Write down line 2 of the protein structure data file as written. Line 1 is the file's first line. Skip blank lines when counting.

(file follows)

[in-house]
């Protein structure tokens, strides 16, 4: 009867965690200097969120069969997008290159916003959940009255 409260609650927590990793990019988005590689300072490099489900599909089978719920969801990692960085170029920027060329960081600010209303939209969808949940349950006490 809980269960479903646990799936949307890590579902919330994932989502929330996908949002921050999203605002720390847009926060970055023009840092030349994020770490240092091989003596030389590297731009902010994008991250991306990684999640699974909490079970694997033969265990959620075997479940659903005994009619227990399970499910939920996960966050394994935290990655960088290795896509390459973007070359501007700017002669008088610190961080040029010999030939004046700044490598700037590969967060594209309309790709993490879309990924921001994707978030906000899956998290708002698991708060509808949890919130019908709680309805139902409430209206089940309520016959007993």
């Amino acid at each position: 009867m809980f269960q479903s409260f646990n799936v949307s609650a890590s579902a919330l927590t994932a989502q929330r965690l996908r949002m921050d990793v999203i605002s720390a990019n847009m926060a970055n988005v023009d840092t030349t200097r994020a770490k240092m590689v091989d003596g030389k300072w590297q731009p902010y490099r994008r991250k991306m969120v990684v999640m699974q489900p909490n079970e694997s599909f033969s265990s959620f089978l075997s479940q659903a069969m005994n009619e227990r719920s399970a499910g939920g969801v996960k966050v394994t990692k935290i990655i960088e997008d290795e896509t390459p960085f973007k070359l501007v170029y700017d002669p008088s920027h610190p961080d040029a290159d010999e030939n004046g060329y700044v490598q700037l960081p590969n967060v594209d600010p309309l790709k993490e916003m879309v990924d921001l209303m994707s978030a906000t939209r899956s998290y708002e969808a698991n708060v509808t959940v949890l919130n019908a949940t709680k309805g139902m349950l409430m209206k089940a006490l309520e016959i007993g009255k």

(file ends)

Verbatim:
């Protein structure tokens, strides 16, 4: 009867965690200097969120069969997008290159916003959940009255 409260609650927590990793990019988005590689300072490099489900599909089978719920969801990692960085170029920027060329960081600010209303939209969808949940349950006490 809980269960479903646990799936949307890590579902919330994932989502929330996908949002921050999203605002720390847009926060970055023009840092030349994020770490240092091989003596030389590297731009902010994008991250991306990684999640699974909490079970694997033969265990959620075997479940659903005994009619227990399970499910939920996960966050394994935290990655960088290795896509390459973007070359501007700017002669008088610190961080040029010999030939004046700044490598700037590969967060594209309309790709993490879309990924921001994707978030906000899956998290708002698991708060509808949890919130019908709680309805139902409430209206089940309520016959007993």